Sorvino, best known for his roles in Martin Scorsese’s Goodfellas and Law & Order, died Thursday of natural causes following a long battle with illness. He was 83 years old at the time. Dee Dee Sorvino, Sorvino’s wife, was by his side when he died and confirmed his passing through his publicist Roger Neal.
Dee Dee Sorvino released a statement in which she claimed, “Our hearts are broken. There will never be another Paul Sorvino, he was the love of my life, and one of the greatest performers to ever grace the screen and stage.” Mira Sorvino, an Oscar-winning actress, hailed from a family that included Sorvino.
Paul Anthony Sorvino was born in Brooklyn, New York, on April 13, 1939. He has been in many movies, including Goodfellas, Nixon, Dick Tracy, The Rocketeer, For the Love of Money, That Championship Season, Reds, A Touch of Class, and Oh, God! Seasons 2 and 3 of Law & Order, as well as That Championship Season, were his most prominent roles on television and on Broadway.
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After working as an ad copywriter in an ad firm, Sorvino joined the American Musical and Dramatic Academy and made his Broadway debut in the 1964 musical Bajour. Carl Reiner’s Where’s Poppa? and Al Pacino’s The Panic in Needle Park were both released in 1971, and six years later he featured in his first film, Carl Reiner’s cult classic Where’s Poppa? starring George Segal and Ruth Gordon.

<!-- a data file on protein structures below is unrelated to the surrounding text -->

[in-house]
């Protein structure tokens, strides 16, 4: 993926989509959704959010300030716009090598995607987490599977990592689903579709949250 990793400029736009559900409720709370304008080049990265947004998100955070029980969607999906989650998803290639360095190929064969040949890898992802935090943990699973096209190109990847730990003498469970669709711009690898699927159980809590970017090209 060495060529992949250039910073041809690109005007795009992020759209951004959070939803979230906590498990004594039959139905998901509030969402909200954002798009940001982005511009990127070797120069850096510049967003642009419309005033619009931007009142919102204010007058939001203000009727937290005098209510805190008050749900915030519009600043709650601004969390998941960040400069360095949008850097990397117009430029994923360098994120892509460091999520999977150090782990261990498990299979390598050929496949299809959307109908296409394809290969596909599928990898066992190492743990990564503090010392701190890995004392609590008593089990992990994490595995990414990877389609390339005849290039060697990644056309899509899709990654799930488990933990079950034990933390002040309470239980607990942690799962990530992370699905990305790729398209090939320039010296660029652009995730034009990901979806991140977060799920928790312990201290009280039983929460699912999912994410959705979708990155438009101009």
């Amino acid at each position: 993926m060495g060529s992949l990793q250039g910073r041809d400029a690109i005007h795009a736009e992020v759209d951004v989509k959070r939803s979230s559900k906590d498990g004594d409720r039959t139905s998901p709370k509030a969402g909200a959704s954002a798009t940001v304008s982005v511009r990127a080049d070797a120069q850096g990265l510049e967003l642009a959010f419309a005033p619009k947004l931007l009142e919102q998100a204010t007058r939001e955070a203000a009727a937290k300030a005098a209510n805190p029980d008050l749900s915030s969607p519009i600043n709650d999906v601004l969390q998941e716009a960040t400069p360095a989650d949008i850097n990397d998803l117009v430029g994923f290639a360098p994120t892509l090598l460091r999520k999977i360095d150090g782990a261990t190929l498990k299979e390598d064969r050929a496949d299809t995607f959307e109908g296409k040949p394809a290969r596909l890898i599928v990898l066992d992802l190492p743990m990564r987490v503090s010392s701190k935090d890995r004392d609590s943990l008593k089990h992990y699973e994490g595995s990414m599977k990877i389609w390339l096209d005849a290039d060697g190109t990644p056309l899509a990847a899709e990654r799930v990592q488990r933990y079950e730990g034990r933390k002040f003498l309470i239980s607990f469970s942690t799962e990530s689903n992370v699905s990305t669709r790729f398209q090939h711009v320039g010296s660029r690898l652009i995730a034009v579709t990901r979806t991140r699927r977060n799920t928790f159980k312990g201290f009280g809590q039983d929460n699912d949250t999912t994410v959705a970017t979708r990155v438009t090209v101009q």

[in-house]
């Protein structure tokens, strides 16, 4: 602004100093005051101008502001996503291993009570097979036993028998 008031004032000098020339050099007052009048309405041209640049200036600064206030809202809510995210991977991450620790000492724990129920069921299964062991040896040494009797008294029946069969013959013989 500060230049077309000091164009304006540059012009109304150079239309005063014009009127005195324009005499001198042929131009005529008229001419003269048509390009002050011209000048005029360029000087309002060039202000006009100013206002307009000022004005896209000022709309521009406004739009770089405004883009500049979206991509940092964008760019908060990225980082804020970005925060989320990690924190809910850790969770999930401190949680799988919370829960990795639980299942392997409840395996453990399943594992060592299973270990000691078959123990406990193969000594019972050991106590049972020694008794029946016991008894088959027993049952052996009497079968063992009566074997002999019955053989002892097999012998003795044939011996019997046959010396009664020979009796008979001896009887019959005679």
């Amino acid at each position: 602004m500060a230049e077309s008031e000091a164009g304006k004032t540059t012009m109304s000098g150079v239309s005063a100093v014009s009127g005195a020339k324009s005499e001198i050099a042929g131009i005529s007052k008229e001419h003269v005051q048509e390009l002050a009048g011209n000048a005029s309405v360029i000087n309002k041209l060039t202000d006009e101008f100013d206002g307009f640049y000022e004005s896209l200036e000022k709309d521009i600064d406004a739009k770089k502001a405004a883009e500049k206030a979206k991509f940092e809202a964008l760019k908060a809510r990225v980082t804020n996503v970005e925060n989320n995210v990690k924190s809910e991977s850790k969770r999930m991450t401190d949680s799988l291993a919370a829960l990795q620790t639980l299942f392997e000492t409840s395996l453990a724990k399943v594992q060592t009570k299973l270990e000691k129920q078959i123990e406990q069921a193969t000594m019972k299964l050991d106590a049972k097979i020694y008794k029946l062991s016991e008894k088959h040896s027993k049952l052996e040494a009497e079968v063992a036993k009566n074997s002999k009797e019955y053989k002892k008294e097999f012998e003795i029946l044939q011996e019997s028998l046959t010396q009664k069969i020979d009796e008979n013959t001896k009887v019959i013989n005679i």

In 1972, Sorvino gained critical acclaim and a Tony nomination for his role in Jason Miller’s Broadway drama That Championship Season. Bruce Dern, Stacy Keach, Robert Mitchum, and Martin Sheen also starred in the 1982 feature picture version. While working with Warren Beatty on Reds, Sorvino also had a starring role in the Best Supporting Actress Oscar-nominated film A Touch of Class, which was also co-starring Segal.
My father the great Paul Sorvino has passed. My heart is rent asunder- a life of love and joy and wisdom with him is over. He was the most wonderful father. I love him so much. I’m sending you love in the stars Dad as you ascend.
— Mira Sorvino (@MiraSorvino) July 25, 2022
As Paul Cicero aka Big Pauly in Martin Scorsese’s film Goodfellas, Sorvino is perhaps best known. In 1991, he began a 31-episode run on NBC’s Law & Order as the partner of Chris Noth’s Det. Mike Logan, Det. Philip Cerreta, as Det. Jerry Orbach’s Det. Lennie Briscoe, who had been wounded in the line of duty, replaced the role.
The Day of the Dolphin, The Gambler, Cruising, Bulworth, Romeo + Juliet, The Cooler, and Mambo Italiano are just a few of his other cinematic credits. In Oliver Stone’s Nixon, he played Henry Kissinger. Aside from Moonlighting, he’s appeared in a slew of shows such as Murder, She Wrote, Star Trek: The Next Generation, and shows like Elementary and The Goldbergs.
He most recently appeared in Epix’s Godfather of Harlem as mobster Frank Costello. Along with That Championship Season, Bajour, and Skyscraper, Sorvino appeared on Broadway in Mating Dance (1965), and An American Millionaire (1974). Wheelbarrow Closers, a Broadway play he directed in 1976, had a limited run.
The Paul Sorvino Asthma Foundation was established by Paul Sorvino and his wife, Dee Dee, and their book Pinot, Pasta, and Parties was co-authored together. After meeting by coincidence on the Neil Cavuto show on the Fox News Channel Network, Dee Dee and Paul got married in 2014.
He is survived by his wife and his three children, Mira, Amanda, and Michael, as well as five grandchildren. When Mira Sorvino won an Oscar for her role in Mighty Aphrodite in 1996, she thanked her father, who broke down in tears in front of the television cameras as she did so. Stay tuned with us only on Lee Daily